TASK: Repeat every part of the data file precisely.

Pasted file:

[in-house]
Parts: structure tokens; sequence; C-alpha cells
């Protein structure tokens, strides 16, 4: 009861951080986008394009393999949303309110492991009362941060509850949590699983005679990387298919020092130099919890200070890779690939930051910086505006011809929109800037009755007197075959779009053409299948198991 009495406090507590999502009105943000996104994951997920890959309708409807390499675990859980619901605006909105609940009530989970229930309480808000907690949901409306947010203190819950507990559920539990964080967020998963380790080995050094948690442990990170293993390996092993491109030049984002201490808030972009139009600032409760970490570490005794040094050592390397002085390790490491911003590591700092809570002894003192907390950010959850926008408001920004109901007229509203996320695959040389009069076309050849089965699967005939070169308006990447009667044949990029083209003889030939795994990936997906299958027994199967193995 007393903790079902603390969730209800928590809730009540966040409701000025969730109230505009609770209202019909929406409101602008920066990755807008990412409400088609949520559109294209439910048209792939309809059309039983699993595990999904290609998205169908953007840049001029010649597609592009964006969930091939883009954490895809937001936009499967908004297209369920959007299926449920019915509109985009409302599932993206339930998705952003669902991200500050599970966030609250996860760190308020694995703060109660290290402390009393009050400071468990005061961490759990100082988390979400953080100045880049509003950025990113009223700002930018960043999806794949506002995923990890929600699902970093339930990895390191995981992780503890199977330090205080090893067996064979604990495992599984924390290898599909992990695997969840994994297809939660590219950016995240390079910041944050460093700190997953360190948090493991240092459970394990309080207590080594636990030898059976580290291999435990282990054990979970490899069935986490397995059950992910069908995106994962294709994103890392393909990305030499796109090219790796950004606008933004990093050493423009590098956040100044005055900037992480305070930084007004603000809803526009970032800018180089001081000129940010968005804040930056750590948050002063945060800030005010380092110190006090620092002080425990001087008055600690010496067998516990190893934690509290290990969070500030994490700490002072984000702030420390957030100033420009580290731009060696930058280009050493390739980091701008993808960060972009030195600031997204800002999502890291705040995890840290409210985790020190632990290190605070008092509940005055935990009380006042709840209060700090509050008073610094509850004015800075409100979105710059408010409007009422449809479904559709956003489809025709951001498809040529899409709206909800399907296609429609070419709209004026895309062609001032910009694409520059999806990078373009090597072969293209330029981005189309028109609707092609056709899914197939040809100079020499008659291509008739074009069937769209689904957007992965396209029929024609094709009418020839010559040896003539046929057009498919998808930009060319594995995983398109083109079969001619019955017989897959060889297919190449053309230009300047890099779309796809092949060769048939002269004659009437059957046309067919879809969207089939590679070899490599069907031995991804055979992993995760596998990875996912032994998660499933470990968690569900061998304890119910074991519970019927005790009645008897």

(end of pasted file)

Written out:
[in-house]
Parts: structure tokens; sequence; C-alpha cells
């Protein structure tokens, strides 16, 4: 009861951080986008394009393999949303309110492991009362941060509850949590699983005679990387298919020092130099919890200070890779690939930051910086505006011809929109800037009755007197075959779009053409299948198991 009495406090507590999502009105943000996104994951997920890959309708409807390499675990859980619901605006909105609940009530989970229930309480808000907690949901409306947010203190819950507990559920539990964080967020998963380790080995050094948690442990990170293993390996092993491109030049984002201490808030972009139009600032409760970490570490005794040094050592390397002085390790490491911003590591700092809570002894003192907390950010959850926008408001920004109901007229509203996320695959040389009069076309050849089965699967005939070169308006990447009667044949990029083209003889030939795994990936997906299958027994199967193995 007393903790079902603390969730209800928590809730009540966040409701000025969730109230505009609770209202019909929406409101602008920066990755807008990412409400088609949520559109294209439910048209792939309809059309039983699993595990999904290609998205169908953007840049001029010649597609592009964006969930091939883009954490895809937001936009499967908004297209369920959007299926449920019915509109985009409302599932993206339930998705952003669902991200500050599970966030609250996860760190308020694995703060109660290290402390009393009050400071468990005061961490759990100082988390979400953080100045880049509003950025990113009223700002930018960043999806794949506002995923990890929600699902970093339930990895390191995981992780503890199977330090205080090893067996064979604990495992599984924390290898599909992990695997969840994994297809939660590219950016995240390079910041944050460093700190997953360190948090493991240092459970394990309080207590080594636990030898059976580290291999435990282990054990979970490899069935986490397995059950992910069908995106994962294709994103890392393909990305030499796109090219790796950004606008933004990093050493423009590098956040100044005055900037992480305070930084007004603000809803526009970032800018180089001081000129940010968005804040930056750590948050002063945060800030005010380092110190006090620092002080425990001087008055600690010496067998516990190893934690509290290990969070500030994490700490002072984000702030420390957030100033420009580290731009060696930058280009050493390739980091701008993808960060972009030195600031997204800002999502890291705040995890840290409210985790020190632990290190605070008092509940005055935990009380006042709840209060700090509050008073610094509850004015800075409100979105710059408010409007009422449809479904559709956003489809025709951001498809040529899409709206909800399907296609429609070419709209004026895309062609001032910009694409520059999806990078373009090597072969293209330029981005189309028109609707092609056709899914197939040809100079020499008659291509008739074009069937769209689904957007992965396209029929024609094709009418020839010559040896003539046929057009498919998808930009060319594995995983398109083109079969001619019955017989897959060889297919190449053309230009300047890099779309796809092949060769048939002269004659009437059957046309067919879809969207089939590679070899490599069907031995991804055979992993995760596998990875996912032994998660499933470990968690569900061998304890119910074991519970019927005790009645008897």